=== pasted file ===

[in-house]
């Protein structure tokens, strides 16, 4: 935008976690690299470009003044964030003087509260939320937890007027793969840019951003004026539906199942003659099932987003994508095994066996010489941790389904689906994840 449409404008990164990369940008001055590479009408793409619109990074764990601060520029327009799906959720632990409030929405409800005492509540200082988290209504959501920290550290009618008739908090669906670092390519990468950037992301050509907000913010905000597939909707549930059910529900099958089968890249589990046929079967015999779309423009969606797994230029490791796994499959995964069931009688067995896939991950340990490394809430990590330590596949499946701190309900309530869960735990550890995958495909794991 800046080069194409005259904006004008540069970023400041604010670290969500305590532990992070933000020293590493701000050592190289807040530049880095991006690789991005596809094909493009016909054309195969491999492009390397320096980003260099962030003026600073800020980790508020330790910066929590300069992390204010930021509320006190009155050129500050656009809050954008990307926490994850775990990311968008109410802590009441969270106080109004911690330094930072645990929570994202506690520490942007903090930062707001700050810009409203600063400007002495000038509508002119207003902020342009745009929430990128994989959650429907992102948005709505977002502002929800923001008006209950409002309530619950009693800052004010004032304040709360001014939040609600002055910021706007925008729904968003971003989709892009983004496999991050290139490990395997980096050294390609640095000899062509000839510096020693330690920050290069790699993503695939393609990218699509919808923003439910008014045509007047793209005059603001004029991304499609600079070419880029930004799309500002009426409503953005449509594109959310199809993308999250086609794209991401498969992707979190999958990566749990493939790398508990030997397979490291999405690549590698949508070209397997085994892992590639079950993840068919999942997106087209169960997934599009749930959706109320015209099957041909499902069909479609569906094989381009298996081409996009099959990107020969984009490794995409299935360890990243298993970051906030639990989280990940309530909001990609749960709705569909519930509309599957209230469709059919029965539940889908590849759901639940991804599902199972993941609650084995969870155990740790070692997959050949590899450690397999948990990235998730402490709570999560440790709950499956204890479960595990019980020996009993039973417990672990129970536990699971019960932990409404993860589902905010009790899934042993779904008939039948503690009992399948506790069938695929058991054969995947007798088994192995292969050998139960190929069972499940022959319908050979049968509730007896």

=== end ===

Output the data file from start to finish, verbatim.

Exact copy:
[in-house]
């Protein structure tokens, strides 16, 4: 935008976690690299470009003044964030003087509260939320937890007027793969840019951003004026539906199942003659099932987003994508095994066996010489941790389904689906994840 449409404008990164990369940008001055590479009408793409619109990074764990601060520029327009799906959720632990409030929405409800005492509540200082988290209504959501920290550290009618008739908090669906670092390519990468950037992301050509907000913010905000597939909707549930059910529900099958089968890249589990046929079967015999779309423009969606797994230029490791796994499959995964069931009688067995896939991950340990490394809430990590330590596949499946701190309900309530869960735990550890995958495909794991 800046080069194409005259904006004008540069970023400041604010670290969500305590532990992070933000020293590493701000050592190289807040530049880095991006690789991005596809094909493009016909054309195969491999492009390397320096980003260099962030003026600073800020980790508020330790910066929590300069992390204010930021509320006190009155050129500050656009809050954008990307926490994850775990990311968008109410802590009441969270106080109004911690330094930072645990929570994202506690520490942007903090930062707001700050810009409203600063400007002495000038509508002119207003902020342009745009929430990128994989959650429907992102948005709505977002502002929800923001008006209950409002309530619950009693800052004010004032304040709360001014939040609600002055910021706007925008729904968003971003989709892009983004496999991050290139490990395997980096050294390609640095000899062509000839510096020693330690920050290069790699993503695939393609990218699509919808923003439910008014045509007047793209005059603001004029991304499609600079070419880029930004799309500002009426409503953005449509594109959310199809993308999250086609794209991401498969992707979190999958990566749990493939790398508990030997397979490291999405690549590698949508070209397997085994892992590639079950993840068919999942997106087209169960997934599009749930959706109320015209099957041909499902069909479609569906094989381009298996081409996009099959990107020969984009490794995409299935360890990243298993970051906030639990989280990940309530909001990609749960709705569909519930509309599957209230469709059919029965539940889908590849759901639940991804599902199972993941609650084995969870155990740790070692997959050949590899450690397999948990990235998730402490709570999560440790709950499956204890479960595990019980020996009993039973417990672990129970536990699971019960932990409404993860589902905010009790899934042993779904008939039948503690009992399948506790069938695929058991054969995947007798088994192995292969050998139960190929069972499940022959319908050979049968509730007896």